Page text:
What I heard reminded me of a recent discussion after a Quaker Meeting I regularly attend. Most listeners do not know that Quakers started out as a group of "Seekers," and our faith tradition began with the revelation of George Fox in 1652 that inward experience and not belief in a creed is what leads to faith. A famous quote by Fox demonstrates: "Thou sayest, 'but what does the priest say?' and 'thou sayest, but what does the Bible say?' But I say, 'What canst thou say?'"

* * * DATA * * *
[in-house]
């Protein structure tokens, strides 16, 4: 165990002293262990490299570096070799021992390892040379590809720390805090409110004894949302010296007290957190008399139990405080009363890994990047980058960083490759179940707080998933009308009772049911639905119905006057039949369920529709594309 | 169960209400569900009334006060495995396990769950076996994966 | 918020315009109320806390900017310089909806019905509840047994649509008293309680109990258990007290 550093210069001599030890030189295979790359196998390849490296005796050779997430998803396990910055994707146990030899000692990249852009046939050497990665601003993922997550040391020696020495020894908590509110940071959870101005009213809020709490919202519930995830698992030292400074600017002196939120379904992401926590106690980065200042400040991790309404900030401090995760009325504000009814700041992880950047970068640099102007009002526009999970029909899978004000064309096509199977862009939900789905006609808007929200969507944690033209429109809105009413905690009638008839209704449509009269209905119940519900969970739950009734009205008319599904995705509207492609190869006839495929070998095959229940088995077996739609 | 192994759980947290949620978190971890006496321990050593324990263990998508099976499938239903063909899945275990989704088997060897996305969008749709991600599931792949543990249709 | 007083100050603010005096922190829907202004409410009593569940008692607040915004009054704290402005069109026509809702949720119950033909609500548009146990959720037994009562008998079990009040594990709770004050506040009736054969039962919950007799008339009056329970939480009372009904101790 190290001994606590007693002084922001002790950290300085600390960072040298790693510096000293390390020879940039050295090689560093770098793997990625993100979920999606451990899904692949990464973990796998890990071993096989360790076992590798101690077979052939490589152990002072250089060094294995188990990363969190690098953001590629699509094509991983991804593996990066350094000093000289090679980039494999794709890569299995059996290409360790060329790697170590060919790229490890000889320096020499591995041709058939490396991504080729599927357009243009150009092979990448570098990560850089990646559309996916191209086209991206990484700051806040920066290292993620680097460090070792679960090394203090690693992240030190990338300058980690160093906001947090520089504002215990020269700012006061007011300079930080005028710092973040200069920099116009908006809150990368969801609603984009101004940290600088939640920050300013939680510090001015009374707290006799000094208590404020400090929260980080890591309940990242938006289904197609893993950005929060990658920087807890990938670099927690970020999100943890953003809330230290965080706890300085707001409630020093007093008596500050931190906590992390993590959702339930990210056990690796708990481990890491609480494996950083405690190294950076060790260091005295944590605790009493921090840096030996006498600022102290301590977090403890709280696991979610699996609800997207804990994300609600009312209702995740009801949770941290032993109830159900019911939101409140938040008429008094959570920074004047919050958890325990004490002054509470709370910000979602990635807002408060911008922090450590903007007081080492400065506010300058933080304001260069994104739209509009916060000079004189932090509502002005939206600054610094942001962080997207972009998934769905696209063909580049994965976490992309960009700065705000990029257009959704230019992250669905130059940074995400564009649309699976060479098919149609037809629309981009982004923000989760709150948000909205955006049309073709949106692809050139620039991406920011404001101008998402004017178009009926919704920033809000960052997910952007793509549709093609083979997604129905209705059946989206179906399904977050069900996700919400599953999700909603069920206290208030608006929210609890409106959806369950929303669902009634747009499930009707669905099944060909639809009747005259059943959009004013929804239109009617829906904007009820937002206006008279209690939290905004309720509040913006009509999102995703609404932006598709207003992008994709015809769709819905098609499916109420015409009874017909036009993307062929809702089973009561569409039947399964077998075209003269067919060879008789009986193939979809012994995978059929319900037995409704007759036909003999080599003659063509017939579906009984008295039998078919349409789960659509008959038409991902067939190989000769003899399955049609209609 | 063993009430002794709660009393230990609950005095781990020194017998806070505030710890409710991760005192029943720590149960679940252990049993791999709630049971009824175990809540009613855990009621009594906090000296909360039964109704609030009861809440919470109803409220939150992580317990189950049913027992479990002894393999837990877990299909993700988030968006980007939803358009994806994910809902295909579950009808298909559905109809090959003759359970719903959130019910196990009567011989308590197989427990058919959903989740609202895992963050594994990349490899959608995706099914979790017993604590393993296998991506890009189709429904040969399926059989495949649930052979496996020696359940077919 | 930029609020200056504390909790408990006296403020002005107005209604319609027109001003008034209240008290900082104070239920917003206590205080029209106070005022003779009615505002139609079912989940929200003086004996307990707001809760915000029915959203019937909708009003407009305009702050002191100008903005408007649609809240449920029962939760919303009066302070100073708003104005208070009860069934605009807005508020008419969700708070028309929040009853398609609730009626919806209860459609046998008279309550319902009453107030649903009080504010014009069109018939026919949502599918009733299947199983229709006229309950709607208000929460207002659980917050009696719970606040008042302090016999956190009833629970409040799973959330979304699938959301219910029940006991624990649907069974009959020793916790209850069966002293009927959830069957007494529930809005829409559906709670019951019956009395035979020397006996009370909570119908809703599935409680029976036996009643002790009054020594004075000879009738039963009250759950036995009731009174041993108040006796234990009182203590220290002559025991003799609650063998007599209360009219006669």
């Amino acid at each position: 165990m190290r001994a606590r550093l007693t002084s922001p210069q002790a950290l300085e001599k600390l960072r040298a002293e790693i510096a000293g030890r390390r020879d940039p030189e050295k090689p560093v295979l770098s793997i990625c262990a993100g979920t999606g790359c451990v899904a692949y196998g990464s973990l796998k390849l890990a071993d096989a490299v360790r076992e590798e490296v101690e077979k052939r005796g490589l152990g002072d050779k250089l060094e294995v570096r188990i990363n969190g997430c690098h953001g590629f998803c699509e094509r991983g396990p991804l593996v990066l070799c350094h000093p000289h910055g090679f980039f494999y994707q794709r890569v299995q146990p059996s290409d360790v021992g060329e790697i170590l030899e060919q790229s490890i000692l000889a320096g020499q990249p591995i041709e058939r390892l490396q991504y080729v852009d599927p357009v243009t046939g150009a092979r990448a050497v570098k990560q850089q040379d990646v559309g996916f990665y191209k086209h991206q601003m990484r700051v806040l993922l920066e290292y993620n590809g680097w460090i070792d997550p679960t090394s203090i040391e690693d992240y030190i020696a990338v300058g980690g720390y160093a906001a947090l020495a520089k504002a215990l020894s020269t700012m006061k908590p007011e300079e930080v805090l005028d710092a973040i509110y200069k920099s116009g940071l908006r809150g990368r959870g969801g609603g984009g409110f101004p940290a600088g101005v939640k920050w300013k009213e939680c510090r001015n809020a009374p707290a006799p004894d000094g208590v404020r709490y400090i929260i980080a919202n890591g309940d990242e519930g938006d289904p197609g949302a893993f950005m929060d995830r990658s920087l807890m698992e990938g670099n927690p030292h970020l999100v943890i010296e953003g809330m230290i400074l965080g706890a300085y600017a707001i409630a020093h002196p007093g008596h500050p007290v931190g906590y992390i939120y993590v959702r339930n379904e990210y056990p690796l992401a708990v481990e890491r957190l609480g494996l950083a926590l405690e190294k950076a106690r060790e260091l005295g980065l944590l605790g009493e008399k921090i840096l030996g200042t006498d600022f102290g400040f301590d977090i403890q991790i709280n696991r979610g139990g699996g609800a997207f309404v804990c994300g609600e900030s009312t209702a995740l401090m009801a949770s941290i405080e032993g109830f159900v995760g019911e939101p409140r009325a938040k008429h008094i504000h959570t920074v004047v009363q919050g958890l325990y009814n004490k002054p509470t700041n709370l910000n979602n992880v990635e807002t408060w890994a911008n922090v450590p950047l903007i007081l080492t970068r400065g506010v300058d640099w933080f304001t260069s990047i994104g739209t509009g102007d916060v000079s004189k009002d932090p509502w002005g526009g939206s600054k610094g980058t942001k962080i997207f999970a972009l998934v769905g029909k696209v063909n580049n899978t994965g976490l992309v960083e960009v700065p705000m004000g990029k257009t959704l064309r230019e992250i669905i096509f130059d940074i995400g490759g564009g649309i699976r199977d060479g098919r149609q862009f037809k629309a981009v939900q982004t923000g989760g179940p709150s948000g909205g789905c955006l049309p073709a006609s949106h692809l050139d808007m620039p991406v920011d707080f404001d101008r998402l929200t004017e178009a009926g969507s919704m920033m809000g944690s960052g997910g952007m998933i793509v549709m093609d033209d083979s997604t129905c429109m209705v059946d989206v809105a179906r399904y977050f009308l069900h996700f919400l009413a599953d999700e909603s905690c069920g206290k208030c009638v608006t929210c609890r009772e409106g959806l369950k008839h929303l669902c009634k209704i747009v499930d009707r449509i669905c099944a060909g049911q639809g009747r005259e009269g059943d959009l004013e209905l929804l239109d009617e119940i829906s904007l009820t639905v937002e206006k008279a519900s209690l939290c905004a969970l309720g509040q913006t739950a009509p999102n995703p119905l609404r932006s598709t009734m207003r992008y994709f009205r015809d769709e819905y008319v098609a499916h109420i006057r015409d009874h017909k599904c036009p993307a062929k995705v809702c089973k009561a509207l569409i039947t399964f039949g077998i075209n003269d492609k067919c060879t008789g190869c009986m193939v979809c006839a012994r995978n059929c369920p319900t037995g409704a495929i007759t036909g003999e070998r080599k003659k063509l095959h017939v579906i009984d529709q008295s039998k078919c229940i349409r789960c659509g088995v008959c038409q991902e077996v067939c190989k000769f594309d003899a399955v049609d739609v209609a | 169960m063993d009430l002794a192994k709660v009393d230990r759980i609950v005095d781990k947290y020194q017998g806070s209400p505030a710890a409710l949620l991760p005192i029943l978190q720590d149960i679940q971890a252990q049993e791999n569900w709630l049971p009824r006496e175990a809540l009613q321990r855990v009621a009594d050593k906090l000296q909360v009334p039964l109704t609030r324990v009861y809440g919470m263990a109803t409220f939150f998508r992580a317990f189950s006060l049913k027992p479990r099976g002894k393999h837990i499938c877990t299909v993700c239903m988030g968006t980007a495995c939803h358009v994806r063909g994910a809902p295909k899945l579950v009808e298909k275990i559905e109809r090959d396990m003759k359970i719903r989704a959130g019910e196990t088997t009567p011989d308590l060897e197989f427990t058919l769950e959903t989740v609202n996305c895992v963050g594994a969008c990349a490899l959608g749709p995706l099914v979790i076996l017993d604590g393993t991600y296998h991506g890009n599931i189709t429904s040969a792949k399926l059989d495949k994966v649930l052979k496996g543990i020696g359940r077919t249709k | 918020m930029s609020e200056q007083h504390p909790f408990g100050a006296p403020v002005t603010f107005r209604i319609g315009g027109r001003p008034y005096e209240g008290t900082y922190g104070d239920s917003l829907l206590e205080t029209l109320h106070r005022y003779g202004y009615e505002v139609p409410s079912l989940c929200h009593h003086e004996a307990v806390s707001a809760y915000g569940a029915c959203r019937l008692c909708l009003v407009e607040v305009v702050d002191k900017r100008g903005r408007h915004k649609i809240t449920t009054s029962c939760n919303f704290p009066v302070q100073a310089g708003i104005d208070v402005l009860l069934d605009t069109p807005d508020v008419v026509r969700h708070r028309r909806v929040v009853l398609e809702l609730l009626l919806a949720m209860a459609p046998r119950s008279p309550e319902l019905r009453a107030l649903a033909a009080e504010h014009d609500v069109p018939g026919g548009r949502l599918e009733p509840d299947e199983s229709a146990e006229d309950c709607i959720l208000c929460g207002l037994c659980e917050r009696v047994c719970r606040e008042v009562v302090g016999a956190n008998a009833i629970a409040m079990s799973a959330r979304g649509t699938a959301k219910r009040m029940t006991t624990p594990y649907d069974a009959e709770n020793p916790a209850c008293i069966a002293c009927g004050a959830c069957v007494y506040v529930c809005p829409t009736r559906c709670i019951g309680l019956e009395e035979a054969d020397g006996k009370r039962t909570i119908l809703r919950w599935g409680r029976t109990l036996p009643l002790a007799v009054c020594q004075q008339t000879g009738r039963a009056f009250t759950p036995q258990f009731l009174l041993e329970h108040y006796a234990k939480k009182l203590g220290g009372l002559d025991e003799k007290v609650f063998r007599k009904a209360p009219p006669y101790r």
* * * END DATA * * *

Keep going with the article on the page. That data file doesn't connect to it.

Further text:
You quoted Elizabeth Cady Stanton talking about the powerful influence that her friend, activist Lucretia Mott, had on her, awakening her to the understanding that she could have her own thoughts and opinions that disagreed with the popes and priests of the day. What I missed was any reference to the fact that Lucretia Mott was a dedicated Quaker. Lucretia Mott's outspoken protests against slavery and for the women's right to vote, came out of her own religious tradition, which encouraged independent thought and the ministry of women from its beginning. I don't know if at this point you've ever done a program on Quakerism, but I sure wish you would! It's a tradition that has welcomed and encouraged seekers of all kinds, while also holding the experience of mystery to be found in the communion that occurs in hearts gathered together in silent anticipation.
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